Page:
A technique that can easily diagnose cancer with only a small amount of plasma has been developed. Unlike antibody-based technology that diagnoses individual cancers, it can be used as a complementary technology to existing cancer diagnosis because it can diagnose various types of cancer at a time.
The Institute of Basic Science (IBS) Center for Soft and Living Matter announced on June 20 that its research team led by Cho Yoon-kyung (UNIST professor) developed a platelet chip that can detect cancer by capturing “nano-vesicles” containing cell information in plasma.
Human body cells exchange nano-vesicles to communicate. In the research community, there have been studies that diagnose cancer development and metastasis by analyzing the nano-vesicles released by cancer cells, but there have been limitations in selectively separating cancer-inducingvesicles from a number of nano-vesicles.
The team focused on the platelets, which are helpers of cancer cells. Cancer cells move through the blood surrounded by platelets to hide their identity. It is also known that platelets help cells stick to the metastasis site.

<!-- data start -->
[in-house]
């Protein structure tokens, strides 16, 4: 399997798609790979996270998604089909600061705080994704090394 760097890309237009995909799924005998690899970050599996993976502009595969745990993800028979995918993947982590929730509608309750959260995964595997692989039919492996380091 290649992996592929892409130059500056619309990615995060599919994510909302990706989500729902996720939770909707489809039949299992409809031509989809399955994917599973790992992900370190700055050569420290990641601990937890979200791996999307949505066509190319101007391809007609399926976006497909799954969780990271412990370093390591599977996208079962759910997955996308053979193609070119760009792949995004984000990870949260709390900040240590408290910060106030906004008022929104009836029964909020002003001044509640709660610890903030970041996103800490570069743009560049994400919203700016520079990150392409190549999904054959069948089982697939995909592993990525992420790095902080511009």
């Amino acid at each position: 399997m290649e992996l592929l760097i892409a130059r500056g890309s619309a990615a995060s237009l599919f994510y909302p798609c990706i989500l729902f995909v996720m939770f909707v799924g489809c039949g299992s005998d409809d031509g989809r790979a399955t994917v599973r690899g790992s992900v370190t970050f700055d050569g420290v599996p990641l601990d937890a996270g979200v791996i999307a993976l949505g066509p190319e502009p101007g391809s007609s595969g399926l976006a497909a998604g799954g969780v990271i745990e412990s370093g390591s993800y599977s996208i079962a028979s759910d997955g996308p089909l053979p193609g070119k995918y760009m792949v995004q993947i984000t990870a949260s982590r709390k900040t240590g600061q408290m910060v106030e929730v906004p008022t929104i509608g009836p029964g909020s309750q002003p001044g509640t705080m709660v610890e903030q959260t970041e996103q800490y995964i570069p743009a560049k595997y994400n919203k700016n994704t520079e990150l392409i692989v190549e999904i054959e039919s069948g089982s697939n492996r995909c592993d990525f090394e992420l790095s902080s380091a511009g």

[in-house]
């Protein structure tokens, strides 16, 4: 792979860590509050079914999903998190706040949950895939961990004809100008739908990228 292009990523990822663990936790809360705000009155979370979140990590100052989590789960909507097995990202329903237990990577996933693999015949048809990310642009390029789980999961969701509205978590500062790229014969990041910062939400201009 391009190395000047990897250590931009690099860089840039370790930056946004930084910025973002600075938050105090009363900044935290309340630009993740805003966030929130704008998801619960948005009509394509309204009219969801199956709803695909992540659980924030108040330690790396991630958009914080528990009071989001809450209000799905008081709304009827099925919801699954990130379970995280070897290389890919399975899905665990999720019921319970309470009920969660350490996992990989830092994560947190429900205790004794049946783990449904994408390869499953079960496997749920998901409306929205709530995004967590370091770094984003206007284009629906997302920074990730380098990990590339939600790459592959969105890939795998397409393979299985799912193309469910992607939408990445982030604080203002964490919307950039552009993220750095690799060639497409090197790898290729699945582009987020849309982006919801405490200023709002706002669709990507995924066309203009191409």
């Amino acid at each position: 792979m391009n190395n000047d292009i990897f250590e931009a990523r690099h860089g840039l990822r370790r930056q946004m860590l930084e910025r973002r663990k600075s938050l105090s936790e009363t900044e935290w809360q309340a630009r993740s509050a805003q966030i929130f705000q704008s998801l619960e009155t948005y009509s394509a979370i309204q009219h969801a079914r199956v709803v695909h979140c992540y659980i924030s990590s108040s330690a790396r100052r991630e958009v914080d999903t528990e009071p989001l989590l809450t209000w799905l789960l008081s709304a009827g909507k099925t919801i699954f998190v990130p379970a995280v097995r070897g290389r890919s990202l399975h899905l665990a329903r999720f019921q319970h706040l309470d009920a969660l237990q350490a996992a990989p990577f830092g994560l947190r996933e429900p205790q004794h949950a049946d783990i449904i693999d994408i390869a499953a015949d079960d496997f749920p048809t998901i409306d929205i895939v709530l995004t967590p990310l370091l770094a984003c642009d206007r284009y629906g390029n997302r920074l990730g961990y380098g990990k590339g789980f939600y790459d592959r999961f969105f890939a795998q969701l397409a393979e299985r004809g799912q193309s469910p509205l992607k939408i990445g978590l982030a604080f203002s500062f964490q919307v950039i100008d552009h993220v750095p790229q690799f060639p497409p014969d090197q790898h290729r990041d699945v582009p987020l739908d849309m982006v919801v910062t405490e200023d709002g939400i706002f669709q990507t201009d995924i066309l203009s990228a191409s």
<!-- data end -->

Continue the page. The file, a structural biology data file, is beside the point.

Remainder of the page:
Using a special interaction between the cancer cell nano-vesicles and the platelets, the research team created a diagnostic system that easily captures cancer-derived nano-vesicles.
The team created a platelet chip, in which a platelet membrane is fixed on the bottom of a microfluidic chip. The surface of the chip can selectively bind to cancer cells to selectively detect cancer cell-derived nano-vesicles.
When the researchers injected 1 micrometer (㎕) of plasma from cancer patients and healthy control, theydetected a large amount of nano-vesicles in the cancer patients’ plasma. In addition, more nano-vesicles were detected in the metastatic cancer cells thanin the non-metastatic cancer cells.
The researchers explained that the number of nano-vesicles detected on the platelet chip can be used to diagnose cancer development and metastasis.
"It is meaningful that we have detected nano-vesicles from cancer cells by mimicking the affinity of platelets and cancer cells," said Cho. "Even though we used the plasma without complicated treatment, we succeeded in detecting cancer cell-derived nano-vesicles in a very small amount of sample," Cho added.
The results of this study were published as a cover paper in international journal “Advanced Functional Materials” on May 27.